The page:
tation and often spent more than 1 day in the forest. These hunters commonly
hunted at night, using spotlights. Distances traveled by village hunters varied
between 5 km and 100 km from town. Harvested meat was shared among
hunters and among relatives and friends. The techniques used by rural and
village hunters were similar with the exception that village hunters used almost
exclusively rearms.
Other uses of wildlife
Local people mentioned few uses of wild species for medicinal purposes or
handcrafts. The fat of tegu lizard is the most commonly used medicine for
multiple purposes such as cuts, snake bites, and colds. The fat of pumas and
boas (Boa constrictor) was also mentioned as a curative for contusions and
muscular pain. Some people mentioned that the fat of the peccaries is used for
cough, and their feces or the content of their intestines is used to cure the
wounds that the same peccaries inict on dogs. The hides of hunted animals
were generally wasted, with some exceptions when people used them to make
shoes, hats, and parts for saddles.
Local people also used some wild species as pets, or for adornment and luck.
About 60% of the interviewed households had blue-fronted Amazon parrots
(Amazonia aestiva) as pets. Other less common pets were peccaries, tamandua
anteaters (Tamandua tetradactyla), armadillos, and some species of birds.
Almost all interviewees had some animal part as an ornament in their houses.
Skins of felines and of tamanduas were the most common adornment found
hanging on the walls. Shells of large armadillos were also used as adornments.
It was common to nd parts of animals such as skulls, feet and shells that
people saved under the belief that they bring good luck for future hunting.
Fourteen percent of interviewees occasionally used some animal parts such as
the skin of anteaters, brocket deer and peccaries to make huts, shoes, belts and
Economic importance of wildlife
Source of cash
Wildlife does not currently provide an important source of cash. Skins of tegu
lizard and live parrot chicks are the only wildlife products that can be legally
commercialized as part of a National Oce of Fauna project. For the families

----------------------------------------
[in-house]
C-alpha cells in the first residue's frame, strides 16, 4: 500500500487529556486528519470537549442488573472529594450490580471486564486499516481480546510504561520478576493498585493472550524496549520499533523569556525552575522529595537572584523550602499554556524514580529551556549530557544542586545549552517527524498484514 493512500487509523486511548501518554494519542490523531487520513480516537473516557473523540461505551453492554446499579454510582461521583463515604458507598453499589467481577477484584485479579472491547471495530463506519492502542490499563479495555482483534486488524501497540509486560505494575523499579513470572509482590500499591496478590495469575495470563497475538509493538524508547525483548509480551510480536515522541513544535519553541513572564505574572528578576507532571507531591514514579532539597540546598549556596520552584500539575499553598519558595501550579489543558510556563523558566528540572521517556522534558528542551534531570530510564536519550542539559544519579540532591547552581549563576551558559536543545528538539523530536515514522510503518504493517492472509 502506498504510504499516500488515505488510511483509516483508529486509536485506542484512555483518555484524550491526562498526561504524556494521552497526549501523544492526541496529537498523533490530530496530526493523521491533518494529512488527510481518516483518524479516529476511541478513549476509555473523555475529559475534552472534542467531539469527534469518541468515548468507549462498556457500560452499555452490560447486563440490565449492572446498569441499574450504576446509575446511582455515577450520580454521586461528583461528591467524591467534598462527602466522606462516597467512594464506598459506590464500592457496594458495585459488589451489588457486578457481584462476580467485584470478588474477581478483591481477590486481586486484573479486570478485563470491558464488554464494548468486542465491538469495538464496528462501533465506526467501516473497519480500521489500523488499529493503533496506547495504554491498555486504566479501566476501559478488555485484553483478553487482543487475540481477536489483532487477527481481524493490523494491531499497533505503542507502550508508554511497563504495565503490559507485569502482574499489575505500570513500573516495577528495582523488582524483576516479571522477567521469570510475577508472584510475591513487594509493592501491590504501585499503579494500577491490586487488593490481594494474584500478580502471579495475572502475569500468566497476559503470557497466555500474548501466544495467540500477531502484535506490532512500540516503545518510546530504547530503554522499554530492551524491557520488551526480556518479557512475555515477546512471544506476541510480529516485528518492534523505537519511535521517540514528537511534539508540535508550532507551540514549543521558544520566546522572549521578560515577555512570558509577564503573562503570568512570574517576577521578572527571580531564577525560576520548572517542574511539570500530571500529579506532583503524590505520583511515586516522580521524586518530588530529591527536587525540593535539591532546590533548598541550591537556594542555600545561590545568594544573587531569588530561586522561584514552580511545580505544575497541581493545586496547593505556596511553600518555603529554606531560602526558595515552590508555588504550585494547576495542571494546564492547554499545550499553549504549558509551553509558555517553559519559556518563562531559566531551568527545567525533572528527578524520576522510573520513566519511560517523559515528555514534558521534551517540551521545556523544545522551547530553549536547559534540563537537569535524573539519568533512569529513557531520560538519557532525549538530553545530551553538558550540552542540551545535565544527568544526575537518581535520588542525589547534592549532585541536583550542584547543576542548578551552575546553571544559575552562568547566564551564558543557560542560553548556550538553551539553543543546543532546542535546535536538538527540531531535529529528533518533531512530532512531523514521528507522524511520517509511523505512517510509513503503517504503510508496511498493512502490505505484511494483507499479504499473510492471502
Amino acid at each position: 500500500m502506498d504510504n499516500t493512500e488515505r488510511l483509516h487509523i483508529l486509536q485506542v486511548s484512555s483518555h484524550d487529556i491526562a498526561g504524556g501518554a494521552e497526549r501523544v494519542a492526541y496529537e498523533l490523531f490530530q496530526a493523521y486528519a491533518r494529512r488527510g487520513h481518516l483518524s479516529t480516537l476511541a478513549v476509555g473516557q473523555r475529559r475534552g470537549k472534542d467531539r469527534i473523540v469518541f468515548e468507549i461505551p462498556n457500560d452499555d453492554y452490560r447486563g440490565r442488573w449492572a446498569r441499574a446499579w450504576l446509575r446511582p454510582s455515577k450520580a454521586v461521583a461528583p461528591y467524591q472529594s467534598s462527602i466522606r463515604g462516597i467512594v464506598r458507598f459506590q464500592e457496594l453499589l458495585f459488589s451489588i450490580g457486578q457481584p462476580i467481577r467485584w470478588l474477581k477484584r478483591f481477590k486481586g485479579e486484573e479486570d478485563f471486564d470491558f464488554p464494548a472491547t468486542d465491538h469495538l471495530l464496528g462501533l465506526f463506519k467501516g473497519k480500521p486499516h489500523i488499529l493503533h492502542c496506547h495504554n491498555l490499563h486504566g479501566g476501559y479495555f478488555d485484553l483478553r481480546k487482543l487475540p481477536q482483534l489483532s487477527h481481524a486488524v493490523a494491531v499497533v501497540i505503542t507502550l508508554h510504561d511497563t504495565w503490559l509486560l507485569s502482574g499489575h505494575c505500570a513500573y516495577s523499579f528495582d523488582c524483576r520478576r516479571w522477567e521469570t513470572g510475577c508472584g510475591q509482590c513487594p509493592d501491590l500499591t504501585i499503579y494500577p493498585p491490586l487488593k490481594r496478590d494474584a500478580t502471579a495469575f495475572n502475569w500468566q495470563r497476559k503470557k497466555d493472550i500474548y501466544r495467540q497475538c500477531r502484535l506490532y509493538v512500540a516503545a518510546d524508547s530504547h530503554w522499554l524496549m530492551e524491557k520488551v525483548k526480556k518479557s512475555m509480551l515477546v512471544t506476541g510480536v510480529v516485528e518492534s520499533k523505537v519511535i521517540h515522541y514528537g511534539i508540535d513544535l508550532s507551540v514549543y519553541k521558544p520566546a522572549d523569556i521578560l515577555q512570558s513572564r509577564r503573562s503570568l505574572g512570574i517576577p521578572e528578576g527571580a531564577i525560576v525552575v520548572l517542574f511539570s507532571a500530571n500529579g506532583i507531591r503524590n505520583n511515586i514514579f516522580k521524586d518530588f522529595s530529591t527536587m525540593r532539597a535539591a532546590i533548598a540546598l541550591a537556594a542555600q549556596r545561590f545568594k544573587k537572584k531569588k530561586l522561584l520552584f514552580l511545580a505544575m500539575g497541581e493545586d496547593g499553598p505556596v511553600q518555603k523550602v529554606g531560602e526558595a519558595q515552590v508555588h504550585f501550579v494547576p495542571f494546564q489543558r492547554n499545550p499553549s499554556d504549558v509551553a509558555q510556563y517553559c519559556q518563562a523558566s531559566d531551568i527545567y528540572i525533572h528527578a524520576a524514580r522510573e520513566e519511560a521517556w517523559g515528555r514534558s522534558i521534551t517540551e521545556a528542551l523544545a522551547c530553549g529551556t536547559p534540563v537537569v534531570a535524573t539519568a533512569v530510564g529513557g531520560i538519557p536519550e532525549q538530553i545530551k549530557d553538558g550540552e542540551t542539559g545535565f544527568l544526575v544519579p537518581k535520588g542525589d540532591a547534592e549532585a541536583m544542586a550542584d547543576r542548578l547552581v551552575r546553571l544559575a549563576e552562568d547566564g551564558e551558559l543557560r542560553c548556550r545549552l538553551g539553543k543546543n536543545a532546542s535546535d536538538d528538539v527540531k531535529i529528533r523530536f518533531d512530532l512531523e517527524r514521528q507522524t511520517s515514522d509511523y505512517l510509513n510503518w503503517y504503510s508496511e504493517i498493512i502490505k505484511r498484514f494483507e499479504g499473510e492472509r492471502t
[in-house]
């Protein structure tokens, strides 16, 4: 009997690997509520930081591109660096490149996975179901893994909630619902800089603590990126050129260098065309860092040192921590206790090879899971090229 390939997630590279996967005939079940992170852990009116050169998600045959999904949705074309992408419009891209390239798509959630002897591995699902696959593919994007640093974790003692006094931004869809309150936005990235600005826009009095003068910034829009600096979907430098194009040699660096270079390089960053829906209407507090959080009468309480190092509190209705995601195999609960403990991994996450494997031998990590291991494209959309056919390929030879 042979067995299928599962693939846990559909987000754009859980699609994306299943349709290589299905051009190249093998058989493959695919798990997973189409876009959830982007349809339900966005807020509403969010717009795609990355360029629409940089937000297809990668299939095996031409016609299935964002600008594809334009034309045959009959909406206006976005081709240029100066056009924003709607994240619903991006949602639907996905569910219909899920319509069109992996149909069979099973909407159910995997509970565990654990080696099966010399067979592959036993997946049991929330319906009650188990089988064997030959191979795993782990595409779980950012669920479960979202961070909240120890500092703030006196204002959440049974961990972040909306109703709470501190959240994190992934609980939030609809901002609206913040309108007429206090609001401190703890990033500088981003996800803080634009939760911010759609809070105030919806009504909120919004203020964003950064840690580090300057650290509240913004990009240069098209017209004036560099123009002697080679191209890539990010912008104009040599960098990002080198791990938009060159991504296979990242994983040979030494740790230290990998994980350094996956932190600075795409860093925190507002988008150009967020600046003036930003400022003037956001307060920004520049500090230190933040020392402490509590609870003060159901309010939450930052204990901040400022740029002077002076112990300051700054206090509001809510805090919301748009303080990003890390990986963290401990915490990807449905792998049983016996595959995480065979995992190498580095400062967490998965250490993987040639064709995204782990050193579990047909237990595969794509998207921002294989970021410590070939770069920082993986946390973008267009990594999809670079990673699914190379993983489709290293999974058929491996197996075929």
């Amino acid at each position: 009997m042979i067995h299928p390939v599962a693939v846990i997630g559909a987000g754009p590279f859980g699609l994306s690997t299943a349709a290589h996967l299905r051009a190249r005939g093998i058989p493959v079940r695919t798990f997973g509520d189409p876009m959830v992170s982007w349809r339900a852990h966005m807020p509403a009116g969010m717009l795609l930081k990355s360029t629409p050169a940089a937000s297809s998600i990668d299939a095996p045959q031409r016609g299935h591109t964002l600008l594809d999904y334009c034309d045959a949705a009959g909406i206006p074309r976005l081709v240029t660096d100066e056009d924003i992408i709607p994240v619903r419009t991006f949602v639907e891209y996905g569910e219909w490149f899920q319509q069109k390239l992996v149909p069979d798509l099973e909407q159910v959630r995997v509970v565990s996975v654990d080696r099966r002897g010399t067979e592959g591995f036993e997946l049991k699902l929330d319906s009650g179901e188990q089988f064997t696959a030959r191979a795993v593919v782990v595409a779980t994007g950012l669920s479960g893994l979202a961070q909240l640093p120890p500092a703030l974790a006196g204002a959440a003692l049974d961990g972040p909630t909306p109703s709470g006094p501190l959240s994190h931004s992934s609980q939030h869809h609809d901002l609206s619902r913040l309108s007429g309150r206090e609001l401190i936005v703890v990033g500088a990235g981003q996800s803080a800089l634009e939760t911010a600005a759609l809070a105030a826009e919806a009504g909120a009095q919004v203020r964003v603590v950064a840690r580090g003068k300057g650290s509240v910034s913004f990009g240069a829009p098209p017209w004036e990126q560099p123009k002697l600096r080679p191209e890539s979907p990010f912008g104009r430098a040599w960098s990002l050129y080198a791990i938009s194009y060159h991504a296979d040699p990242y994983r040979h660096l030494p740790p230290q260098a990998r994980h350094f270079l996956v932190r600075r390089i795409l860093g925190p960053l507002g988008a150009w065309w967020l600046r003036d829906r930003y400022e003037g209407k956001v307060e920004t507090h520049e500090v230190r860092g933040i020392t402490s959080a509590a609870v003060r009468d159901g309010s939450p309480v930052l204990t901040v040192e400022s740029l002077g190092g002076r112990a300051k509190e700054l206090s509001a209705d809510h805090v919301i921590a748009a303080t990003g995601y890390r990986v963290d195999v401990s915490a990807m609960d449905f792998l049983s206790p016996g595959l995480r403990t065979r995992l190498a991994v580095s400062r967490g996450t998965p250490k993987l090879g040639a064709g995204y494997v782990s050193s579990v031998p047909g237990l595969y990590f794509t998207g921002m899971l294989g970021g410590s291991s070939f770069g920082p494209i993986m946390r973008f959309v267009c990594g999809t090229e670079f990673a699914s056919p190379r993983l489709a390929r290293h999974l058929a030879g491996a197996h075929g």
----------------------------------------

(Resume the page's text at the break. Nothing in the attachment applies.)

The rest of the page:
involved with the project, this represents an important source of income, but it
is limited to a month or two per year.
Illegal commercialization of wildlife was common, but not very meaningful
for the majority of the population. I identied two types of commercialization
of wildlife. One is a small-scale trade of meat, pelts and live animals, providing
modest and occasional cash income to some rural households (<10%) who
have a vehicle for transportation or live close to towns. Additionally, in some
cases, people sell parrots to illegal buyers who visit the rural area or exchange
them for merchandise. Some rural people also occasionally sell belts and hats
that they make from the skins of giant anteaters (Myrmecophaga tridactyla)
and peccaries. The other type of commercialization of wildlife I identied
provides higher cash income to a small percentage of village households
(<5%) who are dedicated to this activity. This is the trade of live animals such
as giant armadillos (Periodontes maximus), peccaries and jaguars (Panthera
onca) for illegal hunting farms or zoos. These people are also involved with the
illegal sale of hides and occasionally guide foreign sport hunters to hunt
endangered species such as Chacoan peccaries. Additionally, some villagers
harvest large numbers of armadillos (up to 200 per weekend) to sell in nearby
Consumptive value
The consumption value of meat was high in comparison with minimum daily
wages. If the amount of wild meat consumed were to be replaced by buying
meat it would represent a consumption value of US$ 223 per family per year,
equivalent to 2 months of minimum wages. For the entire region, considering
only the rural area, the amount of meat consumed was estimated to be around
59,700 kg per year, representing US $79,600 (at the 2003 conversion rate of
dollar-Argentinean peso 1:3). This estimate considers only the consumption of
meat by rural inhabitants. The value would be higher considering the amount
of meat consumed by non-local loggers, villagers and sport hunters from cities.
For example, it was estimated that village hunters from the seven villages killed
about a fourth of the numbers of peccaries killed by rural hunters in the same
area. If this were representative of hunting of all species, villagers would be
harvesting an additional 14,000 kg of wild meat, adding US$ 18,600 more to
the consumptive value of wildlife in the study area.
Economic value
Hunting peccaries was an economically advantageous strategy in 2001, when
considering the average daily wage and the price of meat in local markets.
Hunting a collared peccary takes less than 1 day and provides approximately
15 kg of edible meat, representing US$ 10. To replace this meat with purchased
meat, the hunter would have to work for 3 days to earn US$ 10 (average daily
wage $ 3). When compared with logging, hunting was similarly advantageous
in economic terms. One experienced man cutting fence posts could earn in
1 day the price equivalent to 15 kg of meat.
With the national economic changes in 2001 (devaluation of the Argentine
currency), hunting became more advantageous than in previous years in